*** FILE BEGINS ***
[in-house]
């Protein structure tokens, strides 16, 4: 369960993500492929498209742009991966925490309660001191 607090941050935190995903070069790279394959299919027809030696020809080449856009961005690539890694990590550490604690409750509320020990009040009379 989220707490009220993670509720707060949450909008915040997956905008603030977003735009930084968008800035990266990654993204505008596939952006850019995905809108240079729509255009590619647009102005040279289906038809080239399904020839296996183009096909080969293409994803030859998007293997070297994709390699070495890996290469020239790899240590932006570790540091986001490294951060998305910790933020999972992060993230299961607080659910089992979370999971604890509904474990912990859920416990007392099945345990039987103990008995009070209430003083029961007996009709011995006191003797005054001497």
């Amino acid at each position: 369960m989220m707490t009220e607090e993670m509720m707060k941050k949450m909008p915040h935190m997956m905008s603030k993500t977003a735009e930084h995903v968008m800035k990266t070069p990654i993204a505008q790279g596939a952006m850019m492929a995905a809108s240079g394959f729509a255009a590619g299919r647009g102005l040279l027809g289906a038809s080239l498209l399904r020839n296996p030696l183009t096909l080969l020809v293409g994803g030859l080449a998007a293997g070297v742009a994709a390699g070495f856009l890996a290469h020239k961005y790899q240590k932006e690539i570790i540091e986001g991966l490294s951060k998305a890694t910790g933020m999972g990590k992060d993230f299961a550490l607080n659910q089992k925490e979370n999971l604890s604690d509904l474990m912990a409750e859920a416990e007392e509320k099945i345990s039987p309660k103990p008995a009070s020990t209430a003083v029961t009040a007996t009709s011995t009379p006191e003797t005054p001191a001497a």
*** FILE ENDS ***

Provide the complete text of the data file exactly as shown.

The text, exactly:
[in-house]
């Protein structure tokens, strides 16, 4: 369960993500492929498209742009991966925490309660001191 607090941050935190995903070069790279394959299919027809030696020809080449856009961005690539890694990590550490604690409750509320020990009040009379 989220707490009220993670509720707060949450909008915040997956905008603030977003735009930084968008800035990266990654993204505008596939952006850019995905809108240079729509255009590619647009102005040279289906038809080239399904020839296996183009096909080969293409994803030859998007293997070297994709390699070495890996290469020239790899240590932006570790540091986001490294951060998305910790933020999972992060993230299961607080659910089992979370999971604890509904474990912990859920416990007392099945345990039987103990008995009070209430003083029961007996009709011995006191003797005054001497």
């Amino acid at each position: 369960m989220m707490t009220e607090e993670m509720m707060k941050k949450m909008p915040h935190m997956m905008s603030k993500t977003a735009e930084h995903v968008m800035k990266t070069p990654i993204a505008q790279g596939a952006m850019m492929a995905a809108s240079g394959f729509a255009a590619g299919r647009g102005l040279l027809g289906a038809s080239l498209l399904r020839n296996p030696l183009t096909l080969l020809v293409g994803g030859l080449a998007a293997g070297v742009a994709a390699g070495f856009l890996a290469h020239k961005y790899q240590k932006e690539i570790i540091e986001g991966l490294s951060k998305a890694t910790g933020m999972g990590k992060d993230f299961a550490l607080n659910q089992k925490e979370n999971l604890s604690d509904l474990m912990a409750e859920a416990e007392e509320k099945i345990s039987p309660k103990p008995a009070s020990t209430a003083v029961t009040a007996t009709s011995t009379p006191e003797t005054p001191a001497a």